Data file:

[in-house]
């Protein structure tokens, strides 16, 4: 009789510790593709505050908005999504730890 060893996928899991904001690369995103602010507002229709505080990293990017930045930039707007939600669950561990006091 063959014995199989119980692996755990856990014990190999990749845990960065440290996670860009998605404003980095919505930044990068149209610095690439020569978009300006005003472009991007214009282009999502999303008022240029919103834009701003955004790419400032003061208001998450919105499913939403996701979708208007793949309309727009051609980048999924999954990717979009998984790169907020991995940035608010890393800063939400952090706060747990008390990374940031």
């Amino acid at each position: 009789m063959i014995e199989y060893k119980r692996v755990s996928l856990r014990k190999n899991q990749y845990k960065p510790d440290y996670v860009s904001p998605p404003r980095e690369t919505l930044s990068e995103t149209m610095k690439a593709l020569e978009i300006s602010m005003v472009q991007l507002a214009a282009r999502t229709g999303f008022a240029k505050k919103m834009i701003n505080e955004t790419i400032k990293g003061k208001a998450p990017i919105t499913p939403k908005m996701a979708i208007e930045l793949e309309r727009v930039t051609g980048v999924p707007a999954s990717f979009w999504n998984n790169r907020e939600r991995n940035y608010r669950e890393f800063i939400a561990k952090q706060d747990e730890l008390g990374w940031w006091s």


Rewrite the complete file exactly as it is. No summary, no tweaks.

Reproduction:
[in-house]
């Protein structure tokens, strides 16, 4: 009789510790593709505050908005999504730890 060893996928899991904001690369995103602010507002229709505080990293990017930045930039707007939600669950561990006091 063959014995199989119980692996755990856990014990190999990749845990960065440290996670860009998605404003980095919505930044990068149209610095690439020569978009300006005003472009991007214009282009999502999303008022240029919103834009701003955004790419400032003061208001998450919105499913939403996701979708208007793949309309727009051609980048999924999954990717979009998984790169907020991995940035608010890393800063939400952090706060747990008390990374940031």
């Amino acid at each position: 009789m063959i014995e199989y060893k119980r692996v755990s996928l856990r014990k190999n899991q990749y845990k960065p510790d440290y996670v860009s904001p998605p404003r980095e690369t919505l930044s990068e995103t149209m610095k690439a593709l020569e978009i300006s602010m005003v472009q991007l507002a214009a282009r999502t229709g999303f008022a240029k505050k919103m834009i701003n505080e955004t790419i400032k990293g003061k208001a998450p990017i919105t499913p939403k908005m996701a979708i208007e930045l793949e309309r727009v930039t051609g980048v999924p707007a999954s990717f979009w999504n998984n790169r907020e939600r991995n940035y608010r669950e890393f800063i939400a561990k952090q706060d747990e730890l008390g990374w940031w006091s």